<b>Swann Auction Galleries Aug 5:</b> Plinio Codognato, <i>Cicli Fiat,</i> circa 1910. $12,000 to $18,000.
    <b>Swann Auction Galleries Aug 5:</b> L.N. Britton, <i>Warning! Consider the Possible Consequences,</i> c. 1917. $8,000 to $12,000.
    <b>Swann Auction Galleries Aug 5:</b> Leonardo Bistolfi, <i>Première Exposition Internationale des Arts Décoratifs Modernes,</i> 1902. $7,000 to $10,000.
    <b>Swann Auction Galleries Aug 5:</b> Leonetto Cappiello, <i>Paquet Pernot / Biscuits Pernot,</i> 1910. $4,000 to $6,000.
    <b>Swann Auction Galleries Jul 15:</b> Jessie Tarbox Beals, archive of signed photographs, 15 silver prints, c. 1930. $6,000 to $8,000.
    <b>Swann Auction Galleries Aug 5:</b> Francesco Nonni, <i>Font Meo / Acqua Minerale Naturale,</i> 1924. $4,000 to $6,000.
    <b>Swann Auction Galleries Aug 5:</b> Frederick Winthrop Ramsdell, <i>American Crescent Cycles,</i> 1899. $3,000 to $4,000.
    <b>Swann Auction Galleries Aug 5:</b> <i>Be a Tight Wad! Own Something!</i> designer unknown, 1925. $2,000 to $3,000.
    <b>Swann Auction Galleries Aug 5:</b> Candido Aragonese de Faria, <i>Chamonix–Mont–Blanc,</i> c. 1910. $3,000 to $4,000.
    <b>Swann Auction Galleries Aug 5:</b> W.E.J., <i>Irishmen Avenge the Lusitania,</i> c. 1915. $2,000 to $3,000.
  • <center><b>Trillium Antique Prints & Rare Books<br>Fine Art<br>Antique Engravings & Lithographs<br>Works on Paper<br>Accepting bids until August 7</b>
    <b>Trillium, Aug. 7:</b> Maitres Affiches by MUCHA - Papier a cigarettes Job. 202. $5,000 to $10,000.
    <b>Trillium, Aug. 7:</b> De Bry - Map of the West Indies (including Florida, Cuba, Jamaica, Bahamas, Parts of Central & South America, Sea Monsters, Ships). $6,000 to $9,000.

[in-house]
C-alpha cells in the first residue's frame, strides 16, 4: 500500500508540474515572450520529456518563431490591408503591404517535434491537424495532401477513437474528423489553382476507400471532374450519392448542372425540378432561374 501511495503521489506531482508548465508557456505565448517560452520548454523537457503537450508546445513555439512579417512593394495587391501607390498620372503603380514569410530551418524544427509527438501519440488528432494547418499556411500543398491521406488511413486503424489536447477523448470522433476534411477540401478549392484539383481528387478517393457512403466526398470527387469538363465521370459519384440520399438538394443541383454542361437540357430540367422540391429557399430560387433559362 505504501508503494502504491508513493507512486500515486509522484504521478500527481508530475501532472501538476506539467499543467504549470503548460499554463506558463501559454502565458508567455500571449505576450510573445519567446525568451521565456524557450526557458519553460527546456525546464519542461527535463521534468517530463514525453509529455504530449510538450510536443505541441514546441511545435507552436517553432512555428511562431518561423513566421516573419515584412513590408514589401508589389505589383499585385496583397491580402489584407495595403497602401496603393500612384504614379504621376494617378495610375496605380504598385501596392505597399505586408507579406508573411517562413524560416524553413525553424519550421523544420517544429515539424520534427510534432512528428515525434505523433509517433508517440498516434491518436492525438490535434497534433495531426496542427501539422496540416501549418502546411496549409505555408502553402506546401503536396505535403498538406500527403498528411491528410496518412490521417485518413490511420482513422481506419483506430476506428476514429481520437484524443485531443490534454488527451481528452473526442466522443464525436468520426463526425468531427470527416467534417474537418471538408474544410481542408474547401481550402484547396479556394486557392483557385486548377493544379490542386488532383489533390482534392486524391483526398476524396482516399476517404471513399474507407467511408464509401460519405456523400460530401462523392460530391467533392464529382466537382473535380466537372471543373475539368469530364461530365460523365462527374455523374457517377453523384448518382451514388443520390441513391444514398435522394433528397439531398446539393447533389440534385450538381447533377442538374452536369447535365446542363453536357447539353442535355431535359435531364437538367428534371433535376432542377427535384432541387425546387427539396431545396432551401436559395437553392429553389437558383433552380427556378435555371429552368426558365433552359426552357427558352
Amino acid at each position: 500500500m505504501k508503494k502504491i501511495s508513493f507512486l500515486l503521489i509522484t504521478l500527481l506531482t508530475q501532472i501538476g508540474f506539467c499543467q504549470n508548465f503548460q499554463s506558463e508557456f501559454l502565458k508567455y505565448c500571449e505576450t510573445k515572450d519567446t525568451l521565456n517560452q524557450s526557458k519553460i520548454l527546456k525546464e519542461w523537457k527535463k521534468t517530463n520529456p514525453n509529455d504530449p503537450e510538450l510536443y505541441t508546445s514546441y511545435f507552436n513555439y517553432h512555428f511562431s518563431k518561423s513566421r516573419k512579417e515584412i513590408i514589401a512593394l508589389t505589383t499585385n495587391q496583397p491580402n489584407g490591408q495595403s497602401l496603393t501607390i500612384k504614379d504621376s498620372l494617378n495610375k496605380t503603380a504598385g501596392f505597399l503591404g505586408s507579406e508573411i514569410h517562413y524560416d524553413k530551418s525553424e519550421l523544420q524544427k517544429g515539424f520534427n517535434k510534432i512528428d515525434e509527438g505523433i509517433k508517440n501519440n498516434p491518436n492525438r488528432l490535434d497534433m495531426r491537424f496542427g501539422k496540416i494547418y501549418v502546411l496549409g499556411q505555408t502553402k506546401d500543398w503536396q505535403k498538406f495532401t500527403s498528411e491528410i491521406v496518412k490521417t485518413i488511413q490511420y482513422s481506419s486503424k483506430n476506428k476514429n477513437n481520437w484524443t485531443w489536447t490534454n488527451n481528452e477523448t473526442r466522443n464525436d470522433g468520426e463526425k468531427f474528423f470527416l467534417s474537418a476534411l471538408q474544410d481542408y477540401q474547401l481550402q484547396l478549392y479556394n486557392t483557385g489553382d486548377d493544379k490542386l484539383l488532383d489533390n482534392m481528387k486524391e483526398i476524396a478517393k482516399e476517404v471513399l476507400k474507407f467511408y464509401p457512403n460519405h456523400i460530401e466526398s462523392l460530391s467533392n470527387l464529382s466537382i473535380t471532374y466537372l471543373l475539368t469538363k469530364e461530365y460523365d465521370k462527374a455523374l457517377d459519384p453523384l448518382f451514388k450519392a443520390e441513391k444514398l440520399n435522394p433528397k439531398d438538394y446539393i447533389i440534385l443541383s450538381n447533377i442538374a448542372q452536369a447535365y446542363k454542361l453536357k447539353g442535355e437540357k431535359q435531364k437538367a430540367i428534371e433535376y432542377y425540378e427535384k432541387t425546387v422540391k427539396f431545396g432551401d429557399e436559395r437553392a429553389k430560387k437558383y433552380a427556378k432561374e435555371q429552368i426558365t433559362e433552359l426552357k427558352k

<b>Trillium, Aug. 7:</b> Gould - Short-billed Toucan (Ramphastos Brevicarinatus). $5,000 to $8,000.
    <center><b>Trillium Antique Prints & Rare Books<br>Fine Art<br>Antique Engravings & Lithographs<br>Works on Paper<br>Accepting bids until August 7</b>
    <b>Trillium, Aug. 7:</b> Redoute, Folio - Pale Iris - Iris flavescens. 375. $3,000 to $5,000.
    <b>Trillium, Aug. 7:</b> Gillray - Light Expelling Darkness or The Sun of the Constitution. $200 to $500.
    <b>Trillium, Aug. 7:</b> Gerard - Wild Hemp or Weed, Cannabis. 708. $150 to $450.
    <b>Trillium, Aug. 7:</b> Shaw & Nodder - Head of The Dodo. 165. $100 to $300.
  • <center><b>Sotheby’s<br>Your Own Sylvia:<br>Sylvia Plath’s letters to Ted Hughes and other items,<br>Property of Frieda Hughes<br>9 to 21 July 2021</b>
    <b>Sotheby’s, 9 – 21 July:</b> Sylvia Plath. Family photograph album ("The Hughes family Album"), 1957-1962. £30,000 to £50,000.
    <b>Sotheby’s, 9 – 21 July:</b> Sylvia Plath. Typed letter signed, to Ted Hughes, on "my own private doctrine", with a poem, 5 October 1956. £15,000 to £20,000.
    <b>Sotheby’s, 9 – 21 July:</b> Sylvia Plath. Pen and ink portrait of Ted Hughes, [1956]. £10,000 to £15,000.
    <center><b>Sotheby’s<br>Your Own Sylvia:<br>Sylvia Plath’s letters to Ted Hughes and other items,<br>Property of Frieda Hughes<br>9 to 21 July 2021</b>
    <b>Sotheby’s, 9 – 21 July:</b> Ted Hughes and Sylvia Plath. Joint autograph letter signed, to William and Edith Hughes, March 1960. £8,000 to £12,000.
    <b>Sotheby’s, 9 – 21 July:</b> Sylvia Plath and Ted Hughes. Photographic portrait by David Bailey, inscribed by Plath, 1961, and another press photo. £800 to £1,200.
    <b>Sotheby’s, 9 – 21 July:</b> Tarot de Marseille. Deck of cards owned by Sylvia Plath. £4,000 to £6,000.
    <b>Sotheby’s, 9 – 21 July:</b> Sylvia Plath and Ted Hughes. Pair of gold wedding rings. £6,000 to £8,000.